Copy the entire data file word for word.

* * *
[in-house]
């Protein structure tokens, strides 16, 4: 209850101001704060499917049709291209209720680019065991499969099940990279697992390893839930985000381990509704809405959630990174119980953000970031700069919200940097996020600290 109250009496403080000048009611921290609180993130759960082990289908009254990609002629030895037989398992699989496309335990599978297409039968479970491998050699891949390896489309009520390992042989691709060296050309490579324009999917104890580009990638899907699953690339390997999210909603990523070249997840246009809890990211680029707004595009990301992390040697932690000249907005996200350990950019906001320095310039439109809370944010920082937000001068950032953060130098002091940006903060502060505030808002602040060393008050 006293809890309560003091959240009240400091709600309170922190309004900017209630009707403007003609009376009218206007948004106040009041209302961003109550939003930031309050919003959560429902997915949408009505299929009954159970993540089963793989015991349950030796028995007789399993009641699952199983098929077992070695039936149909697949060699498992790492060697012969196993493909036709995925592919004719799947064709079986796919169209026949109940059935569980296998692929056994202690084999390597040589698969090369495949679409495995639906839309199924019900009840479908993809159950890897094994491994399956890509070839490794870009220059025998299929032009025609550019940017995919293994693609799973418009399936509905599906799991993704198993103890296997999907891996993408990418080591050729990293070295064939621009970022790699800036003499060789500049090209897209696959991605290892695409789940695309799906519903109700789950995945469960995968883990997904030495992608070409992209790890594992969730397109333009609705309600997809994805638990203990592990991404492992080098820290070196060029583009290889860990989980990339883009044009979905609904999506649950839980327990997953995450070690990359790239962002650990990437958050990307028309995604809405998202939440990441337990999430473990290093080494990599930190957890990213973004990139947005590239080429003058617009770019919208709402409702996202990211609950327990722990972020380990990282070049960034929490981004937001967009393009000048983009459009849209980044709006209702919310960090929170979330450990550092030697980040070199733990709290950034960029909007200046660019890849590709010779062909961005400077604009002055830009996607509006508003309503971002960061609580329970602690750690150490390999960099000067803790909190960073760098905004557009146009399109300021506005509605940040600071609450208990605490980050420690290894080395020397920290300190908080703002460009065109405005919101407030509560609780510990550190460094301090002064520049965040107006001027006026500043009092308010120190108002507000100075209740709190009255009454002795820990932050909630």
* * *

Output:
[in-house]
């Protein structure tokens, strides 16, 4: 209850101001704060499917049709291209209720680019065991499969099940990279697992390893839930985000381990509704809405959630990174119980953000970031700069919200940097996020600290 109250009496403080000048009611921290609180993130759960082990289908009254990609002629030895037989398992699989496309335990599978297409039968479970491998050699891949390896489309009520390992042989691709060296050309490579324009999917104890580009990638899907699953690339390997999210909603990523070249997840246009809890990211680029707004595009990301992390040697932690000249907005996200350990950019906001320095310039439109809370944010920082937000001068950032953060130098002091940006903060502060505030808002602040060393008050 006293809890309560003091959240009240400091709600309170922190309004900017209630009707403007003609009376009218206007948004106040009041209302961003109550939003930031309050919003959560429902997915949408009505299929009954159970993540089963793989015991349950030796028995007789399993009641699952199983098929077992070695039936149909697949060699498992790492060697012969196993493909036709995925592919004719799947064709079986796919169209026949109940059935569980296998692929056994202690084999390597040589698969090369495949679409495995639906839309199924019900009840479908993809159950890897094994491994399956890509070839490794870009220059025998299929032009025609550019940017995919293994693609799973418009399936509905599906799991993704198993103890296997999907891996993408990418080591050729990293070295064939621009970022790699800036003499060789500049090209897209696959991605290892695409789940695309799906519903109700789950995945469960995968883990997904030495992608070409992209790890594992969730397109333009609705309600997809994805638990203990592990991404492992080098820290070196060029583009290889860990989980990339883009044009979905609904999506649950839980327990997953995450070690990359790239962002650990990437958050990307028309995604809405998202939440990441337990999430473990290093080494990599930190957890990213973004990139947005590239080429003058617009770019919208709402409702996202990211609950327990722990972020380990990282070049960034929490981004937001967009393009000048983009459009849209980044709006209702919310960090929170979330450990550092030697980040070199733990709290950034960029909007200046660019890849590709010779062909961005400077604009002055830009996607509006508003309503971002960061609580329970602690750690150490390999960099000067803790909190960073760098905004557009146009399109300021506005509605940040600071609450208990605490980050420690290894080395020397920290300190908080703002460009065109405005919101407030509560609780510990550190460094301090002064520049965040107006001027006026500043009092308010120190108002507000100075209740709190009255009454002795820990932050909630």